Ms Fawlty Jnr
After a journey from Hometown Australia to Singapore, then London and on to Paris, followed by train rides to Gere de Bercy and on to Sens, it was with a little relief that our kind taxi driver delivered us to our “hotel” .
It was a pleasantly warm afternoon.
Mid afternoon local time -Unwashed, un rested and unshaved after 30+ hours of travel I was ready for a bit of kip.
But there was an obstacle.
The note on the door said something in French – which I gathered was an explanation as to why he door of the hotel did not open nor the door bell answered.
The notice on the door advised me that check in could ( if I bow and tug the forelock ) take place around 6pm. There was a phone number to call, but I had no phone.
We waited in the sun.
Across the road was a small shop. Some fruit out the front. Possibility of a soft drink.
Pleasantly surprised to observe the stock. 10% sensible stuff like fruit and veg and groceries. 10% soft drink, the rest was booze. Handy to have across the road from where we would be staying for 2 nights.
Bought the drinks and went back to the waiting game in the sun outside the hotel.
Nothing was going to happen just by waiting.
So I went and asked the boy in the shop if he could make a call .
He could not understand me. I could not understand him.
He went to the back of the shop. I followed him. Even more booze here stacked to the rafters with crates - mostly beer but a few pallets of spirits too. Nice place to come to when I am really thirsty.
The boy’s father could not understand me .
I could not understand him.
But I persisted. And eventually he produced a phone and dialled the number in had transcribed from the front door of the hotel. I got to speak to the lady and got the message across that we had arrived and were waiting at the door.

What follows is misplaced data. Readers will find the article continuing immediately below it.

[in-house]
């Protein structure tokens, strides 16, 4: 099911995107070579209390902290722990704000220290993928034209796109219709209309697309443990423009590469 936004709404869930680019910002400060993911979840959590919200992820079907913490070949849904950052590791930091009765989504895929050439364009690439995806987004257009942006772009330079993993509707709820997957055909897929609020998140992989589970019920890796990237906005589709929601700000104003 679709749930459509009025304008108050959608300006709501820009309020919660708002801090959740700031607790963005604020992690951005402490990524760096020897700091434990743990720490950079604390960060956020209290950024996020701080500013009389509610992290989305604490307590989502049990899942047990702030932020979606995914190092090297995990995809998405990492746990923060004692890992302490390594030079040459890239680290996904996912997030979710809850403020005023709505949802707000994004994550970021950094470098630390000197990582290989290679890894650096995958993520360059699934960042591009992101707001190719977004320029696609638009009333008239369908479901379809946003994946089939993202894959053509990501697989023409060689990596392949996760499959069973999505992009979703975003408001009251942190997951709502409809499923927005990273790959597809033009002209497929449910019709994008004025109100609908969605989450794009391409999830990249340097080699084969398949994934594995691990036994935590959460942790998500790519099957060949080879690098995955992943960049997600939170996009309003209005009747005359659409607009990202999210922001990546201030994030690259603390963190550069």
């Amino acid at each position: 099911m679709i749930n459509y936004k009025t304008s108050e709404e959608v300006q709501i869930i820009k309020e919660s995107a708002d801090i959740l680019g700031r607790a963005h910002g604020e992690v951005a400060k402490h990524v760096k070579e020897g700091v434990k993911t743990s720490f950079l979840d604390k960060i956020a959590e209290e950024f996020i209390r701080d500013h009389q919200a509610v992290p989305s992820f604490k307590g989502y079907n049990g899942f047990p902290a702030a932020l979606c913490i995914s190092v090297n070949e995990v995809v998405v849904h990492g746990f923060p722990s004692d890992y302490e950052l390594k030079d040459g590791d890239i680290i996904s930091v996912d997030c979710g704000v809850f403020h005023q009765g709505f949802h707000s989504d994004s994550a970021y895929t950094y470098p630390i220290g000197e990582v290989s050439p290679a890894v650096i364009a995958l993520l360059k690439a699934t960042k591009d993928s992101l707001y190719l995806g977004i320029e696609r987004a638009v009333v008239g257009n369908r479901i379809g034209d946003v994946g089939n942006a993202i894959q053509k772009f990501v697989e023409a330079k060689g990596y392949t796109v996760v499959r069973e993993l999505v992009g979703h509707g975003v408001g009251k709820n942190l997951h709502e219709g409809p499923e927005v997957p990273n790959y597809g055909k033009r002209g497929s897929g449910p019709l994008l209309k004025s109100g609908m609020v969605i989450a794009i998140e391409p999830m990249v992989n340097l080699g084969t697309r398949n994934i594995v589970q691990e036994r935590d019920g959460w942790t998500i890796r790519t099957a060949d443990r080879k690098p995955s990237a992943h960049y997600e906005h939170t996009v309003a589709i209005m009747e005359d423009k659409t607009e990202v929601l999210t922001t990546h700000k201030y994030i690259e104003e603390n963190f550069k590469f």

She came and let us in.
Fawlty en rue de Charles de Galle is a 2 to 3 storey building. Stony unpainted facade and an unassuming door hide what could be local undercover headquarters for a branch of CIA , MI5 or the KGB.
Inside the building is well maintained and quite impressive although its plain.
The lady who runs it opens up the house and shows us to our room – a simple room with attached bathroom looking out across a garden to a building next door with distinct Tudor era structural features.
Then we start to get to know the lady of the house as the daughter of Basil and Sybil. Ms Fawlty jnr.
Firstly she announces that breakfast is at 9am. Surprised at the lateness I comment that maybe she is running a bank. To which she gets uppity.
Then Sybil Jnr gives us a lecture about using the key to both lock and unlock the door. The key is attached to a great big piece of clanging metal something. Like a small cow bell.
We later return with take aways. Asking if we can use the dining table to eat at, Fawlty Jnr declines and directs us to a table in the entry area come lounge. We decide to eat out in the garden. Its pleasant there. Pat notes that there is only one glass in our room and asks Fawlty for another so we can enjoy the wine we bought for 1.70 Euro. Fawlty produces a pair of tumblers.
We return them to a table in entry area later. In the morning those glasses are still there along with some fading octogenarian flowers, bits and pieces for the dog, and other paraphernalia, junk and in appropriate ornaments that appear to have no purpose or reason for being there, except that it hasn’t been put away or chucked out.
In the morning we are up early. We want to get to Skippy.
We have had some rest.
We go downstairs. Nothing doing. We go for a walk to the town centre.
We return and wait. We do not have a phone yet. And I want to phone Mr P to arrange meeting with him.
Somewhere, well after 8 am Ms Fawlty emerges. With baggy eyes, she looks like she had a hard night.
As soon as I greet her bonjour I ask if I can use a telephone to make an important call offering a handful of Euros. Her response in French suggests I should wait. Wait for what or until when?
Just as Sybil taught her, Fawlty Jnr ignores the guests waiting like piglets in a sty to get their snouts in the trough when they hear the farmer clanging the feed buckets.
Then Fawlty leaves. Drives out of a shed in the back yard through a hole in the wall.
Soon after she returns with some bakery goodies.
Young Fawlty has work to do in a set order. Right now she must wipe down the floral plastic coated and padded table cloth. Firstly from one end, then one side, then the other end and then the other side. Always with a firm downwards pressure from the centre to the edge of the table cupping her hand to catch any crumb or other matter.